By 1901 the working class area of Lee had not forsaken the local hostelries in any number and while the two Tigers Heads, the Prince Arthur and the Duke of Edinburgh thrived, the company behind the Jubilee Coffee Tavern had gone into voluntary liquidation. The lease was up for the ‘expensively appointed’ building, noting that it could be used for a public office or converted into shops. The 30 year lease was put up for sale in September 1901 (8).

The new owners were the London and South Western Bank, which had been set up in the 1860s to ‘link London with modest account holders in the main towns of the South West.’ It was a strategy that failed and the bank turned its attention to the expanding London suburbs, like Lee. It merged with the London and Provincial Bank in 1918, to become the snappily titled London, Provincial and South Western Bank in 1918. It didn’t last long, becoming part of Barclays the same year.

The Bank was trading as Barclays in 1920; but by 1925 Barclays had presumably decided to rationalise their branches and didn’t need two within a hundred metres or so of each other – the other was at Lee Green and had been a London and Provincial Bank branch (pictured above). The new occupant of 398 Lee High Road was another bank, Midland – a forerunner of the current HSBC. It continued to operate there until around 1960. It is pictured at the back left of the VE Day street party below.

It isn’t clear what happened to it after that, but 398 Lee High Road never again appeared in Kelly’s Directories, although the terrace with shops on it that was adjacent to is listed for another decade or so, and the Co–op next door until around 1975 (pictured in the first picture as Campions, clothiers who were featured a while ago) . The site is now part of Sainsburys – to the right of the photograph below.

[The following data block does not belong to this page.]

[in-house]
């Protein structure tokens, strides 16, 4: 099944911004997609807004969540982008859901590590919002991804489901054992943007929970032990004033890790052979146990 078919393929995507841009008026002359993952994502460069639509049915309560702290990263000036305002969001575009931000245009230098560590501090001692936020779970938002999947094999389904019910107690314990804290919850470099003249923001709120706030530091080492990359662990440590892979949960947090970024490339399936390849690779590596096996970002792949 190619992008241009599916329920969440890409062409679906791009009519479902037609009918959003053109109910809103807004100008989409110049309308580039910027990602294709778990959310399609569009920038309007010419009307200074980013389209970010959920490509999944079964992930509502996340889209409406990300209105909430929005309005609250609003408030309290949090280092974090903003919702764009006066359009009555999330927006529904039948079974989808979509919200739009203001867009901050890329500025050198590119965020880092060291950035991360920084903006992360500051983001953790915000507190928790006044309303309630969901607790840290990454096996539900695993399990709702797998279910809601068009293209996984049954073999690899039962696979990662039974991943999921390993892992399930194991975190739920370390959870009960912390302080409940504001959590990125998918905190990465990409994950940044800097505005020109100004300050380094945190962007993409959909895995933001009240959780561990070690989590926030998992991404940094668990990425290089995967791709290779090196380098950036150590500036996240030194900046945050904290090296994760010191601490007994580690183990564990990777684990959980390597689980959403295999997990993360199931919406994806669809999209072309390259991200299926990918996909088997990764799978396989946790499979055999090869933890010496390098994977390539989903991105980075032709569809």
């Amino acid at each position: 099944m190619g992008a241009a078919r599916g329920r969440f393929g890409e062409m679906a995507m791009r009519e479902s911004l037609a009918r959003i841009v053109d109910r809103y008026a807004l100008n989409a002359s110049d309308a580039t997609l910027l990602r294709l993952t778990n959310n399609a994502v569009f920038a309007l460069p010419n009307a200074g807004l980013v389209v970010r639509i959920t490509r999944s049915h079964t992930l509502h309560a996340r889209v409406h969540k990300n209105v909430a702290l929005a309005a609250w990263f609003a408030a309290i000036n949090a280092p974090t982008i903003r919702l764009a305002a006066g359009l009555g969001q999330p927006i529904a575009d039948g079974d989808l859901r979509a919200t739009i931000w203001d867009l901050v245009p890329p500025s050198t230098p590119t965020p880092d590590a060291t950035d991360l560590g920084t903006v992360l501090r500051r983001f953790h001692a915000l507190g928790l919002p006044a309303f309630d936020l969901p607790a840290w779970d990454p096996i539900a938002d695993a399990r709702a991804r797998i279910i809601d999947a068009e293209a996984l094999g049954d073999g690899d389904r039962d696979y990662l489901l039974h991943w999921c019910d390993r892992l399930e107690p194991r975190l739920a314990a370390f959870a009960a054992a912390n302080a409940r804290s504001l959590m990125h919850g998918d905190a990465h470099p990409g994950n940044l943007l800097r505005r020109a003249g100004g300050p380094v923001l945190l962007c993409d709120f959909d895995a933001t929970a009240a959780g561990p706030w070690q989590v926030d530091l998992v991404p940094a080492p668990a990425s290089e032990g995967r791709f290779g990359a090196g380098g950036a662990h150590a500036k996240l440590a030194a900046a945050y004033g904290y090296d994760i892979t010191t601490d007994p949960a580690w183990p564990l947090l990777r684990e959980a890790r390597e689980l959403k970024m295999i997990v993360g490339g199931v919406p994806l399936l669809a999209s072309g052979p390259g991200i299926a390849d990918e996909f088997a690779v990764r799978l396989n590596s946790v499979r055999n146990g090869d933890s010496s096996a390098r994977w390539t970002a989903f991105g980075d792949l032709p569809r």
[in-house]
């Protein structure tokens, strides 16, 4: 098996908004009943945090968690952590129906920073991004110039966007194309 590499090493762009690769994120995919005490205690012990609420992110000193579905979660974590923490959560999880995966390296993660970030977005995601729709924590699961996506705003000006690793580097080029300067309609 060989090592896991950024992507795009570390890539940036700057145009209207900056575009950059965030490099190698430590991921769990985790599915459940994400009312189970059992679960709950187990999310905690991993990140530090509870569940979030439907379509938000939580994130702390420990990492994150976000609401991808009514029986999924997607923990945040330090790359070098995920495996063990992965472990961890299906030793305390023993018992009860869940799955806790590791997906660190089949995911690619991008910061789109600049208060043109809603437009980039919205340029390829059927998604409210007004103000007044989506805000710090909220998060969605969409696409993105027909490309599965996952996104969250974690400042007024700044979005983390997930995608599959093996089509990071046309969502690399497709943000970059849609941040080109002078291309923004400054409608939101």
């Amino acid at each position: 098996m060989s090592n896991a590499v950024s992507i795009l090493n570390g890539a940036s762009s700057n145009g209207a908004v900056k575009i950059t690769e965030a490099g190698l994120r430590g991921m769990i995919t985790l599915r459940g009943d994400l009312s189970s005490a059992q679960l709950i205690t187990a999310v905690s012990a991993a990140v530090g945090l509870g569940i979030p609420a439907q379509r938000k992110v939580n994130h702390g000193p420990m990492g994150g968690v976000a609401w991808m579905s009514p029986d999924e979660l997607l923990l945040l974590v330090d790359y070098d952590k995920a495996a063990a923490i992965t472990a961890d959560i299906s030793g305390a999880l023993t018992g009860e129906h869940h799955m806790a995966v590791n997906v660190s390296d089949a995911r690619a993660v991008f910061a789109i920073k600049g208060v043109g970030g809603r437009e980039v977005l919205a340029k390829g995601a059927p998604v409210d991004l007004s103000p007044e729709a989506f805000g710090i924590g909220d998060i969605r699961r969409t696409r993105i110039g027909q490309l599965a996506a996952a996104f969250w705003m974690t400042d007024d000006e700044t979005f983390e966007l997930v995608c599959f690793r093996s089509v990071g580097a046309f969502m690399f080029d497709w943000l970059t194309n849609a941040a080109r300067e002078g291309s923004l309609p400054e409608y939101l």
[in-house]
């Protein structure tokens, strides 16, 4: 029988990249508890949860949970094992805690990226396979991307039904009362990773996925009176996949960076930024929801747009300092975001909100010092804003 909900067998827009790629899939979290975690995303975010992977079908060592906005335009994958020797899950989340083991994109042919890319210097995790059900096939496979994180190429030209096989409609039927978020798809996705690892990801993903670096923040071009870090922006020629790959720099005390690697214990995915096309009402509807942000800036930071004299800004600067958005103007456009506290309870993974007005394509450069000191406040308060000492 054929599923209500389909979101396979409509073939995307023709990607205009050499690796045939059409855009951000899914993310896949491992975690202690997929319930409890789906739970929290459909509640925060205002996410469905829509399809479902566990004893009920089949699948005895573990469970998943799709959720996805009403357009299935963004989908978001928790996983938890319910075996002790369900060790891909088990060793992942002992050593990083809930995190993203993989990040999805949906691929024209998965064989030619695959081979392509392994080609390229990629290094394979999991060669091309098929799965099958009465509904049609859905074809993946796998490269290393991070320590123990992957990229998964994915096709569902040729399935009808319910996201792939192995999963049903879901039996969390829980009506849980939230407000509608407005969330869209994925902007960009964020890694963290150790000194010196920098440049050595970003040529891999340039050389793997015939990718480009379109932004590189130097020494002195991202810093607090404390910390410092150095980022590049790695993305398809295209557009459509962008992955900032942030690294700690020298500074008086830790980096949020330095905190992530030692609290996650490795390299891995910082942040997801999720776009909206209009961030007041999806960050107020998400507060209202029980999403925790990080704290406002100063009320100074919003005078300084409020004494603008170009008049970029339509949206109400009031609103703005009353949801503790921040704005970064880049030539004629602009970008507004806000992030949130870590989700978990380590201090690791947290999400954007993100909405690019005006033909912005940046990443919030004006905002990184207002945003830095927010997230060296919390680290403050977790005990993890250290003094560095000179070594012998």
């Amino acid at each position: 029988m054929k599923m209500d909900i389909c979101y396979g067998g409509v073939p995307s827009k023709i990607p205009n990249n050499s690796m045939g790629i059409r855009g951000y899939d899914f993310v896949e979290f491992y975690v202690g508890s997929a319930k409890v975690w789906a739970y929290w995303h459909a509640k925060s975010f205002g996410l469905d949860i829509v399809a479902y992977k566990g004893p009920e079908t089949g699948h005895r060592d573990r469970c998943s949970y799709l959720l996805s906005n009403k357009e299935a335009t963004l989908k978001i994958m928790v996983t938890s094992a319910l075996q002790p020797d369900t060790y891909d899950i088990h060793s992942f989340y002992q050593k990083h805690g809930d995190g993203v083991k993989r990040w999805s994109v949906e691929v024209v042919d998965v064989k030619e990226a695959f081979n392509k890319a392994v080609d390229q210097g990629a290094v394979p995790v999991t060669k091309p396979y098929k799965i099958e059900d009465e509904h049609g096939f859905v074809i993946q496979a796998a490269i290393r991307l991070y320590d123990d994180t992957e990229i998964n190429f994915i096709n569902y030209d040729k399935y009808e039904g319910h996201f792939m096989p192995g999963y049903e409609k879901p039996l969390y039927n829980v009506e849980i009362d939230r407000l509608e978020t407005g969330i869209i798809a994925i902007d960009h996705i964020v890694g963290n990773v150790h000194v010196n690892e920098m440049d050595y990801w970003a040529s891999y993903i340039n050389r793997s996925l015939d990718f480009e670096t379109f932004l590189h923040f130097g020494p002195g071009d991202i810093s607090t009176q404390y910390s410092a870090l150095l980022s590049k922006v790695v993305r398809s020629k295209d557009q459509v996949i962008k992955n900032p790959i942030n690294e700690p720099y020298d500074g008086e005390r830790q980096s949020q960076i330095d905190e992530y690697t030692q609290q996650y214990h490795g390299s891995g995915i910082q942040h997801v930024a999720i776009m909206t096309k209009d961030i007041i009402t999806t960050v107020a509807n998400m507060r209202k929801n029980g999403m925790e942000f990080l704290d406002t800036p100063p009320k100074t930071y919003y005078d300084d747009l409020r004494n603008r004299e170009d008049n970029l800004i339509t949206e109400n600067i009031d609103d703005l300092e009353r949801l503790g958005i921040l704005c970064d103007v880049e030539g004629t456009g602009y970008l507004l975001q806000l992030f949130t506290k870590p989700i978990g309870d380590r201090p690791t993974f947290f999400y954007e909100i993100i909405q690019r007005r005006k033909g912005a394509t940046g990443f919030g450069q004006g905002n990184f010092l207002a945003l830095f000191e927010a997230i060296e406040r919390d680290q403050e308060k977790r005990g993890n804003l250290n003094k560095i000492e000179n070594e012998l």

Returning to the original use, perhaps it was the wrong time period. The last couple of decades have seen a return to coffee shops with several in Blackheath and Lewisham along with a couple of local parks such as Manor House Gardens and Manor Park (although there is currently a vacancy there after the Arts Cafe departed). About 50 metres away at 386 Lee High Road there was a coffee shop for around 15 years, initially trading as With Jam and Bread (linked to art studios that also used the building) and latterly as Arlo and Moe, although that ceased trading around 2018.

Notes

  1. 2 March 1888 – Kentish Mercury
  2. 6 September 1901 – Kentish Mercury
  3. 25 September 1891 – Kentish Mercury
  4. 16 February 1894 – Kentish Mercury
  5. 12 February 1897 – Kentish Mercury
  6. 13 June 1890 – Kentish Mercury
  7. 21 February 1890 – Kentish Mercury
  8. 6 September 1901 – Kentish Mercury

Credits

  • The black and white photographs are via Lewisham Archives, they remain their copyright and are used with their permission, the only exception to this is the postcard of the Rose of Lee, which is credited in the post.